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foliage photograph

Foliage on a tree in the Seattle Arboretum [C.J. Earle].

bark photograph

Bark on a tree in the Seattle Arboretum [C.J. Earle].

bark photograph

Approximate area of occurrence. Location is 36° N, 138° 20' E. Basemap from Expedia Maps.

 

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Conservation status

Picea koyamae

Shirasawa 1913

Common names

Koyama's spruce; ヤツガタケトウヒ Yatsugatake-tohi [Japanese] (Iwatsuki et al. 1995).

Taxonomic notes

Syn.: Picea koyamai (orth. err.).

Description

Monoecious. Evergreen tree to 20 m tall and 40 cm dbh, with a straight round trunk and long, slender, horizontally spreading branches. Bark smooth and brown on young trees, turning gray-brown, peeling off in thin scales; on old trees black-grey, rough and scaly. Branchlets brown, grooved, glabrous; pulvini stout, 0.8-0.9 mm long. Leaves linear, quadrangular, 8-12 mm long, 1.5 mm across, acute on young branches, obtuse on fruiting ones, pale green, with a prominent stomatiferous band in each surface; resin canals one or two, marginal. Flowers May to June. Pollen cones on previous year's shoots, cylindric, red-brown, with numerous stamens. Seed cones erect, solitary, terminal on previous year's shoots, reddish purple, cylindric, pendulous, 4-8 cm long, 2-2.5 cm across. Seed scales thinly woody, orbicular-obovate, cuneate to base, ca. 15 mm long, 13-16 mm wide, minutely denticulate on upper margin. Bract scales ca. 3 mm long, obovoid, apex acute. Seeds fusiform, black-brown, ca. 3 mm long, 2 mm across; wings pale brown, oblong-obovate, ca. 10 mm long, 5 mm wide (Iwatsuki et al. 1995).

Distribution and Ecology

Japan: Honshu, in the Yatsugadake Mountains, where it grows in small groves of 10-20 trees (there are only a few hundred trees in all) or mixed stands on north-facing slopes at 1500-2000 m elevation. Climate is cool, with snowy winters and 1000-2000 mm annual precipitation. There are frequent typhoons, which are a principal disturbance and have reduced the population in historic times. It usually grows with Larix kaempferi, Picea alcoquiana var. acicularis, Picea maxomowiczii, and various angiosperm trees and shrubs (Farjon 1990). Hardy to Zone 5 (cold hardiness limit between -28.8°C and -23.3°C) (Bannister and Neuner 2001).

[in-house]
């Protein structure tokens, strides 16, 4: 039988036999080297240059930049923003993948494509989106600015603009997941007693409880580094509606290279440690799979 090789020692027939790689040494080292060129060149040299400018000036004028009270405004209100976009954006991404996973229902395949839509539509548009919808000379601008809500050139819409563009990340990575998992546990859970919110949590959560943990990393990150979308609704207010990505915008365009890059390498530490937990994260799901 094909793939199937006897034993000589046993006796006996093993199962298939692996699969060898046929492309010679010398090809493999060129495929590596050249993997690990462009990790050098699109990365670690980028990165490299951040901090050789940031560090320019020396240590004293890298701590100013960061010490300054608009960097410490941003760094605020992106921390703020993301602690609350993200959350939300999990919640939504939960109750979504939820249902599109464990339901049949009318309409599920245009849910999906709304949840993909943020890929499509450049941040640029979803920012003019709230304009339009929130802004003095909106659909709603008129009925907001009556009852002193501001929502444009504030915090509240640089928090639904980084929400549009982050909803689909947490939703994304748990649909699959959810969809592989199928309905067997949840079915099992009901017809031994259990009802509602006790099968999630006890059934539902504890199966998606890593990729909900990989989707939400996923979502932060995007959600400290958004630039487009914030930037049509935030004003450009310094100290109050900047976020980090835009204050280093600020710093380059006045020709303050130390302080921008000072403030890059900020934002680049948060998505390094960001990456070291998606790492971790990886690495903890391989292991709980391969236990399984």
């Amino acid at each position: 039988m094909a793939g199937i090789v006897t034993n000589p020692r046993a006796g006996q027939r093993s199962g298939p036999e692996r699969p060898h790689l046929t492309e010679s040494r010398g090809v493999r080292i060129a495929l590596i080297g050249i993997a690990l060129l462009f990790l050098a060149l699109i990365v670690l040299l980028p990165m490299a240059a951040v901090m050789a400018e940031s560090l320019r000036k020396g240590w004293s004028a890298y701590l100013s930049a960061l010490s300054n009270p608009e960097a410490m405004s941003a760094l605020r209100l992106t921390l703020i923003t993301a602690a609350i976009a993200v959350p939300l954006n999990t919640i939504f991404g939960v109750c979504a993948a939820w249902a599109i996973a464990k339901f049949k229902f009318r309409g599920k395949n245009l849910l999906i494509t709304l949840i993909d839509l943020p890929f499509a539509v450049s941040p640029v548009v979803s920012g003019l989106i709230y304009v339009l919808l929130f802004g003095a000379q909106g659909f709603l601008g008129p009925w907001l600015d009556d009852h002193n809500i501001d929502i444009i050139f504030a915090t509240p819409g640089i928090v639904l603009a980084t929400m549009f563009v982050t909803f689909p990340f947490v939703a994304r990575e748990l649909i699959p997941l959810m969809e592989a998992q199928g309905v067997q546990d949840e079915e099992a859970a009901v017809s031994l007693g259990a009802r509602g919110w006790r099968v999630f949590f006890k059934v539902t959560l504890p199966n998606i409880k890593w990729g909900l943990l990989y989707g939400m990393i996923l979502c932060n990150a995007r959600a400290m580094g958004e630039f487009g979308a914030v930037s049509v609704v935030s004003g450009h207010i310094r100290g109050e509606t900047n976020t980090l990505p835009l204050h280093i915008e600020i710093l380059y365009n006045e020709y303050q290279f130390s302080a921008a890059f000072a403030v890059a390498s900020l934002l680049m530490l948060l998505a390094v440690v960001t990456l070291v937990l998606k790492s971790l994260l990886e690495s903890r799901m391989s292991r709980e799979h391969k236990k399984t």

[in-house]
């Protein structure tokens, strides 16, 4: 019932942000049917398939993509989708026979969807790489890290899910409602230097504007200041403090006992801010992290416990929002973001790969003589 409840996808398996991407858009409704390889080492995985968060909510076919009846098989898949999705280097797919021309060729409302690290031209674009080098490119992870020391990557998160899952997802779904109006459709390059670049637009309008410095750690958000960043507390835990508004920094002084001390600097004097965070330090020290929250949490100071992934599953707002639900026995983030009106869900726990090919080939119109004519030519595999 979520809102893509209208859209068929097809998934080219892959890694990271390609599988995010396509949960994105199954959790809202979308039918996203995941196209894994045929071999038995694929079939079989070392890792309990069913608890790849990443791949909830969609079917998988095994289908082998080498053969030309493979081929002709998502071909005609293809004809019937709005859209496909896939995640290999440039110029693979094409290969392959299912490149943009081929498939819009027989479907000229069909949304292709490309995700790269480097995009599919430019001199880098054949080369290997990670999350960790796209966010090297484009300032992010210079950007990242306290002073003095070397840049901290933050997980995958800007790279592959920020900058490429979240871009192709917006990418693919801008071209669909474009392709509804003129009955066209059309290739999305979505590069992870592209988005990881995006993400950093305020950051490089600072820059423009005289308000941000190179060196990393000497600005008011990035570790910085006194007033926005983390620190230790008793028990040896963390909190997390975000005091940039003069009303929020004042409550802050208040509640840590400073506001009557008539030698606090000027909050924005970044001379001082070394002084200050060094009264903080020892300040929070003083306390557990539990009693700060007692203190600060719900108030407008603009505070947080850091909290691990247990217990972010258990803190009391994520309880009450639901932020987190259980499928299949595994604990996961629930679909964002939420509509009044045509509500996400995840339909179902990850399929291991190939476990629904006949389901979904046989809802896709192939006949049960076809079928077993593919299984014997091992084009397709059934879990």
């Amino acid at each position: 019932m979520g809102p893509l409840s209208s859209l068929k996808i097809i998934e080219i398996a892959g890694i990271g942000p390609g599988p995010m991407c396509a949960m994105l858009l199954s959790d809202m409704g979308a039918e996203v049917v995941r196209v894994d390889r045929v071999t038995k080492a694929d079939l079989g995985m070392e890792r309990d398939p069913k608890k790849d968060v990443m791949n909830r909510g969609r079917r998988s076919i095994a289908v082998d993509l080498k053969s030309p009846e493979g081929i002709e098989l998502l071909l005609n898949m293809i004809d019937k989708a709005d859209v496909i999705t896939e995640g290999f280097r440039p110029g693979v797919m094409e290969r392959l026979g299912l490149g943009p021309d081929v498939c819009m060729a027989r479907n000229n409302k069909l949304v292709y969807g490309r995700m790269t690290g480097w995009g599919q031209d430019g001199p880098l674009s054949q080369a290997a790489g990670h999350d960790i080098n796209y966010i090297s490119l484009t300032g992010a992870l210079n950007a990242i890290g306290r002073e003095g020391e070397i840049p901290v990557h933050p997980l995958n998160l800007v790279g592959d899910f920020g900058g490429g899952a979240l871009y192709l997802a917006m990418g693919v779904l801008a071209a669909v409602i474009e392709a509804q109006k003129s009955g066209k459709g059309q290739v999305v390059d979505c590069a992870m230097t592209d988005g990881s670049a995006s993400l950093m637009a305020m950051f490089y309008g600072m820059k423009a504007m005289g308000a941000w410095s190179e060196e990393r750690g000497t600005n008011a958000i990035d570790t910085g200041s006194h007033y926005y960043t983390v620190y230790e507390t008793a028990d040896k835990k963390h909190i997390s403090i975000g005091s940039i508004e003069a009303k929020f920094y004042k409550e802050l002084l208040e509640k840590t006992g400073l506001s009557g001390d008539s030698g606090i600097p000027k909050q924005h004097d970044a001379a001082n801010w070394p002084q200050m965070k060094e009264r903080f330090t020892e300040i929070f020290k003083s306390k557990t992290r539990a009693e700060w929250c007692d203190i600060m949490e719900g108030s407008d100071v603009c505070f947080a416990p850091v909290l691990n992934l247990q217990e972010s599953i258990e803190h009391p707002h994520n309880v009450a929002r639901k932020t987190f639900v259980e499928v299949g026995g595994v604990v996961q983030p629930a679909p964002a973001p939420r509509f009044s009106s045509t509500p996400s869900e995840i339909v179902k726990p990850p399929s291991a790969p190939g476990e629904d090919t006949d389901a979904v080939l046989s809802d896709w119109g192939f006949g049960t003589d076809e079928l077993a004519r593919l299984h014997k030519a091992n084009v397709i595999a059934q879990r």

Big tree

Wilson (1916) states that the largest tree he found was 20 m tall with a girth of 150 cm.

Oldest

Dendrochronology

Ethnobotany

Observations

Remarks

Named for botanist Mitsua Koyama, who discovered it in 1911 on the slopes of Yatsuga in central Hondo, which is the only known locality (den Ouden 1965).

Citations

den Ouden, P. (ed.). 1965. Manual of Cultivated Conifers Hardy in the Cold- and Warm-Temperate Zone. Netherlands: Kluwer.

Shirasawa, H. and M. Koyama. 1913. Some new species of Picea and Abies in Japan. Botanical Magazine (Tokyo) 27: 127-132, pl. 2.

See also

The species account at Threatened Conifers of the World.

Farjon 1990 (good line drawings).

Iwata and Kusaka 1954 (illustrations).

Kurata, S. 1971. Illustrated important forest trees of Japan. Vol. 1. Second edition. Tokyo (color plates, range maps).

Wilson (1916) provides text (pp. 39-40) and photos of the tree in habitat (plates XXIII-XXIV).

Last Modified 2017-11-12